July 10, 2024

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The Dangers Of Overworking Or Underfeeding Horses


It’s essential that your horse’s diet reflects the work they do. This means they’ll be able to maintain their condition and perform at their best, reducing the chance of fatigue, injury, and behavioural changes. Knowing how to prevent overworking and underfeeding in horses is crucial to promote good health and sufficient nutrient intake. Below, we’ll take a look at how your horse’s diet should be adapted to their work to avoid these issues, including high-fibre horse feed for horses in harder work, and how to spot the signs and symptoms.

Overworking A Horse: Signs And Symptoms

Whilst it may not be one of the first issues you think about when managing your horse, overworking can be a problem for those that are not equipped for the workload they take on. There are a few factors that can cause your horse to become overworked, such as a lack of conditioning. If your horse is not prepared for hard work, it’s more likely to become injured and fatigued more easily than a horse that’s been conditioned with this in mind. This can also relate to the issue of horses being pushed past their physical limits. Horses also need a diet that can support their workload, so if this is not adequate and does not meet their needs, a horse is likely to become lethargic. Horses – just like humans – need rest to recuperate, without this, injuries, illness, and fatigue are likely to set in.

So, what are some of the tell-tale signs? If you fear your horse is overworked, look out for:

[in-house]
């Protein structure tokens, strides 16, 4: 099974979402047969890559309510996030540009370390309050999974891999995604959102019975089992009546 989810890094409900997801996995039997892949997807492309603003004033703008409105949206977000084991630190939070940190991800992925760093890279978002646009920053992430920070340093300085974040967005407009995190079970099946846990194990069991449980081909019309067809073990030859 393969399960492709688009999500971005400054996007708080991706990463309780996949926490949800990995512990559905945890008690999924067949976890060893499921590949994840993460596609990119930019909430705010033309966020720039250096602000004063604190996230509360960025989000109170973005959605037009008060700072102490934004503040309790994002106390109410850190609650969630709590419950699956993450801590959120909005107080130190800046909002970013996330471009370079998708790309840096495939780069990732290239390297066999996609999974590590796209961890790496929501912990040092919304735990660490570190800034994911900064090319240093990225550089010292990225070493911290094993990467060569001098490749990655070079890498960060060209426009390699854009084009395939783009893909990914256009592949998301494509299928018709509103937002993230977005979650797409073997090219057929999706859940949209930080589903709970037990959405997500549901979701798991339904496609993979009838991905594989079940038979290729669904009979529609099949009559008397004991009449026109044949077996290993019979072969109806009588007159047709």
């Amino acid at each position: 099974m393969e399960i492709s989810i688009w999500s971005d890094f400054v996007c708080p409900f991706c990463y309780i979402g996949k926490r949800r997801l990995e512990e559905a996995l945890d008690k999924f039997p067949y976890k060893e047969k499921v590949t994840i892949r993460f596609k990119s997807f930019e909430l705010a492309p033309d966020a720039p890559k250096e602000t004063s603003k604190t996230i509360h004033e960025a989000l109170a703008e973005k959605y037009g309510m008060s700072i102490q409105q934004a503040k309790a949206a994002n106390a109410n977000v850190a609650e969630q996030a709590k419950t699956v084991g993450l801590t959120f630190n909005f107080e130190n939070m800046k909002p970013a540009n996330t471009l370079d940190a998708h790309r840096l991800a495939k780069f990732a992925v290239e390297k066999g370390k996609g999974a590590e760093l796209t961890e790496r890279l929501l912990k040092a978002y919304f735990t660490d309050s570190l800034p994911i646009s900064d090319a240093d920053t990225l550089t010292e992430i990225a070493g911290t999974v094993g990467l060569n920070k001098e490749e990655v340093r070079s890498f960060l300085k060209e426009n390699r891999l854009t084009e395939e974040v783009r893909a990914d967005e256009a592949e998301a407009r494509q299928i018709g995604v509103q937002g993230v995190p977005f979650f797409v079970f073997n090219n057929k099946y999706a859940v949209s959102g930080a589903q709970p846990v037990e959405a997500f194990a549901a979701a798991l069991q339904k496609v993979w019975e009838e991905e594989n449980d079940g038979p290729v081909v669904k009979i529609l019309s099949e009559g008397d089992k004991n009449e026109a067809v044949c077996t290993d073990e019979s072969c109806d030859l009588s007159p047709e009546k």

• Fatigue: This is one of the most obvious. If your horse seems lethargic or more tired than usual even after minimal exercise or exertion, this could mean they’re overworked. 
  • Lack Of Appetite: If your horse is overworked, it may suffer a lack of appetite. Be sure to keep an eye on how much your horse is eating if you suspect overworking, as this can be an indicator of stress. As a result of this, you may also notice weight loss.
  • Behavioural Changes: If you fear your horse is overworked, you may notice they seem irritable or anxious.
  • Injuries: Overworking can cause injuries like tears and strains due to lack of recovery time and rest. An overworked horse is more likely to have injury issues. 

How Can You Rectify This?

If you suspect your horse is overworked, there are a few steps you can take to ensure that they recover back to full health, and reduce the risk of this happening in the future. The first and most important is that you consult a vet if you think it is necessary. From there, if you’re not sure on how to best prepare your horse for the work you want to do, consult a trainer. They will help you prepare a training plan building in the periods of rest your horse needs. Correct nutrition to suit their workload and individual dietary requirements is also important so consult a nutritionist for guidance.

Underfeeding A Horse: Signs And Symptoms

Each horse has individual needs depending on the work they carry out, as well as their age and weight. Because of this, your horse’s diet needs to be specially adjusted for them so they can benefit from the nutrients they need. It can be surprising just how much feed a horse needs and simply not feeding enough is one of the most common reasons horse’s lose weight. You may also notice that your horse’s coat is dull or rough, which can be a sign they are lacing vitamins and minerals in the diet. Lethargy and decreased performance are also other issues that can become noticeable in an underfed horse – if your horse is not getting the correct feed, it won’t be able to perform as it usually would.

How Can You Rectify This?

You should start by assessing your horse’s diet – does it meet their needs in terms of energy and nutrients required? Finding deficiencies in your diet will not only explain a lot about your horse’s health but will allow you to rectify these issues as best possible. Firstly, make sure your horse has access to forage like hay or pasture, as this is packed with fibre and additional nutrients. If you’re using supplements, it may be necessary to increase them to see if this has a positive impact on your horse. If you increase the feed and nothing changes you must contact your vet as it may indicate an underlying serious issue.